Adopt, Don't Shop. Why Resucing Animals is so Important

Animals aren't designer bags or shoes. They're living creatures that we call our best friends.

But too often people forget that. Instead of focusing on the joy and love that comes with pet companionship, too many of us obsess about a particular pedigree. Now you can find breeders of all kinds, creating designer dogs in situations that often resemble sweatshop factories.

Meanwhile millions of loving animals who did nothing wrong, just weren't born with the right "papers," languish in shelters.

Beautiful Animals, Ugly Numbers

If they're lucky they'll be adopted into a new home. If they're not they'll be one of the thousands of animals that Chicago-area shelters put to death each year.

  • In 2015, the Chicago city shelter took in 4241 dogs and 3092 cats.

  • 295 dogs and 94 cats were adopted.

  • 1235 dogs and 263 cats were euthanized.

  • 1768 dogs and 2436 cats were taken to rescue groups

Even at rescue groups these pets' future is uncertain. Most municipal and nonprofit shelters do not have the time, money or other resources to hold unlimited numbers of animals indefinitely.

Open the Cage, Open Your Heart

The only answer to the endless euthanizing of healthy animals is to adopt. No animal was born to live in a cage. Adopting a homeless pet doesn't just help the pet, it helps you too:

  • Adopting a pet costs much less than buying one.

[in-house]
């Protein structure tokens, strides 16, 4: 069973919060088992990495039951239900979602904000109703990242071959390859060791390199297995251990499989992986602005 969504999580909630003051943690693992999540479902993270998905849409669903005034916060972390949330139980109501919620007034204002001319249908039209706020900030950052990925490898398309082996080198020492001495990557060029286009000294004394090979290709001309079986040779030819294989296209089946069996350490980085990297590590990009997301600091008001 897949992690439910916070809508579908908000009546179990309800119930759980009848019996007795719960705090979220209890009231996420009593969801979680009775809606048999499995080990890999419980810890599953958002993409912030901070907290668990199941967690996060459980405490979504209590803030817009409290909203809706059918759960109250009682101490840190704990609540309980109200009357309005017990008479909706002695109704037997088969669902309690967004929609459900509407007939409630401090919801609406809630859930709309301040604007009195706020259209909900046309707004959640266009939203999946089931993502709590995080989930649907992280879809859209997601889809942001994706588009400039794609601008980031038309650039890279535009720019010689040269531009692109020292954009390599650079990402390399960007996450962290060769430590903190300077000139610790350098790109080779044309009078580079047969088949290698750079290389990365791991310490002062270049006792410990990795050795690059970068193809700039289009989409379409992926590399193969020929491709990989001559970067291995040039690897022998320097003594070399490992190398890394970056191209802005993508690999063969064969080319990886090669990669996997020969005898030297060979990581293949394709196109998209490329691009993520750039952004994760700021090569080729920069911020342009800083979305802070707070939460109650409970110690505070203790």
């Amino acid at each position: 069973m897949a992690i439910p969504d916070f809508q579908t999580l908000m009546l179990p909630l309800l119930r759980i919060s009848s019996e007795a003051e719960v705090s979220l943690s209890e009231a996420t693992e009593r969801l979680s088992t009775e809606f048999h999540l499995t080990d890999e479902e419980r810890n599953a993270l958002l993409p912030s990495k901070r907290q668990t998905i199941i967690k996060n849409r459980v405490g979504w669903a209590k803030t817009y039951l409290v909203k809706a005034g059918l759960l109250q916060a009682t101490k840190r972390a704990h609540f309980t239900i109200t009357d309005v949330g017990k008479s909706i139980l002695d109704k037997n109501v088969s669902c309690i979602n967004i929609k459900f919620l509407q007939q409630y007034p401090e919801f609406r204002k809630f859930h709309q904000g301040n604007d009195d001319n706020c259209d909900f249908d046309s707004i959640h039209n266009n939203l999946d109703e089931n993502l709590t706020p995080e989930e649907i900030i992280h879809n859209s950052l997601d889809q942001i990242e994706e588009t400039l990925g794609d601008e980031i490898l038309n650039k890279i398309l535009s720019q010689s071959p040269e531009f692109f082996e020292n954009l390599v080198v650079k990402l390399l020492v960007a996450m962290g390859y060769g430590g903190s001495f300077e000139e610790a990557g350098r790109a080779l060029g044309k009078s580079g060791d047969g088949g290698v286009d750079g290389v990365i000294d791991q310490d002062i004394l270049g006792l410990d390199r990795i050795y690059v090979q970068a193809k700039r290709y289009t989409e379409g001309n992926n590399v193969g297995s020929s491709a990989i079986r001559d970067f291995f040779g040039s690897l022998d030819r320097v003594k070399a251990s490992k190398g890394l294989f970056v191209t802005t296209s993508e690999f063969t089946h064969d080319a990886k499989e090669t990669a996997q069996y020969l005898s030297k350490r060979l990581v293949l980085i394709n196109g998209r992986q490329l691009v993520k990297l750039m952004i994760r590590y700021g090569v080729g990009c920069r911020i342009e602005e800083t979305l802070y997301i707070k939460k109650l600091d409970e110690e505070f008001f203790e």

• You'll get low-cost spaying, neutering and vaccination services.

  • "Purebred" often means "born with serious congenital defects." Ask any owner of a purebred dog about its medical condition and life expectancy. Shelter pets, on the other hand, tend to be "mutts" with vibrant health and no inbred defects.

  • You'll see love light up their eyes every time they look at you.

Endless Love

Whether you find your new friend at a city shelter, rescue group or in an alley, when you open your door to that lonely pet you'll fill your home and your heart with love.

Shelter pets have been chosen for special programs that bring companionship to seniors, wounded veterans and survivors of trauma. You won't find breeder-provided animals in these programs. There seems to be a special bond between people who have experienced life's sorrows and these special pets.

Many of these are older animals, who make great companions. Older pets usually:

  • are calm and quiet

  • require less maintenance than a new puppy or kitten

  • have a known medical history

  • have fully developed personalities, so what you see is what you get

  • are used to humans and our mysterious way

It's like those bumper stickers that pet owners sport: "Who rescued who?" When you take in a homeless pet, both your lives will be transformed.